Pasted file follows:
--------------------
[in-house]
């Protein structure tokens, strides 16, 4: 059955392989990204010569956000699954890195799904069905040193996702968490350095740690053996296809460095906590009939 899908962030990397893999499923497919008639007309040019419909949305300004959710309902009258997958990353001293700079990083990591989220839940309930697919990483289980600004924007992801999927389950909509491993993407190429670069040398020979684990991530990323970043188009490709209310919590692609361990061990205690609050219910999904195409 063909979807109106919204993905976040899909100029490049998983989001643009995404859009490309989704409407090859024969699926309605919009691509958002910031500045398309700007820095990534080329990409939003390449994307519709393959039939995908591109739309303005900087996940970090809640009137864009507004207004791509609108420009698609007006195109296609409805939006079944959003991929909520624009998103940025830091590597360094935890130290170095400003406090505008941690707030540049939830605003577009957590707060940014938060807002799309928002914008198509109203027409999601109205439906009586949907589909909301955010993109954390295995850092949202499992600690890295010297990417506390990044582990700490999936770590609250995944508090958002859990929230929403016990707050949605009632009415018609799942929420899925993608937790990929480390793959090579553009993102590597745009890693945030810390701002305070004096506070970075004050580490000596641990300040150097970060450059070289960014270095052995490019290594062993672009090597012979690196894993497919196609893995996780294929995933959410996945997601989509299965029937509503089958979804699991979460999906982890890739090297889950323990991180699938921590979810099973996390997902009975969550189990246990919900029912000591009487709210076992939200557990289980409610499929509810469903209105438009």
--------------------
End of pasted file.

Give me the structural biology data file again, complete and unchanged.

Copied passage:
[in-house]
């Protein structure tokens, strides 16, 4: 059955392989990204010569956000699954890195799904069905040193996702968490350095740690053996296809460095906590009939 899908962030990397893999499923497919008639007309040019419909949305300004959710309902009258997958990353001293700079990083990591989220839940309930697919990483289980600004924007992801999927389950909509491993993407190429670069040398020979684990991530990323970043188009490709209310919590692609361990061990205690609050219910999904195409 063909979807109106919204993905976040899909100029490049998983989001643009995404859009490309989704409407090859024969699926309605919009691509958002910031500045398309700007820095990534080329990409939003390449994307519709393959039939995908591109739309303005900087996940970090809640009137864009507004207004791509609108420009698609007006195109296609409805939006079944959003991929909520624009998103940025830091590597360094935890130290170095400003406090505008941690707030540049939830605003577009957590707060940014938060807002799309928002914008198509109203027409999601109205439906009586949907589909909301955010993109954390295995850092949202499992600690890295010297990417506390990044582990700490999936770590609250995944508090958002859990929230929403016990707050949605009632009415018609799942929420899925993608937790990929480390793959090579553009993102590597745009890693945030810390701002305070004096506070970075004050580490000596641990300040150097970060450059070289960014270095052995490019290594062993672009090597012979690196894993497919196609893995996780294929995933959410996945997601989509299965029937509503089958979804699991979460999906982890890739090297889950323990991180699938921590979810099973996390997902009975969550189990246990919900029912000591009487709210076992939200557990289980409610499929509810469903209105438009």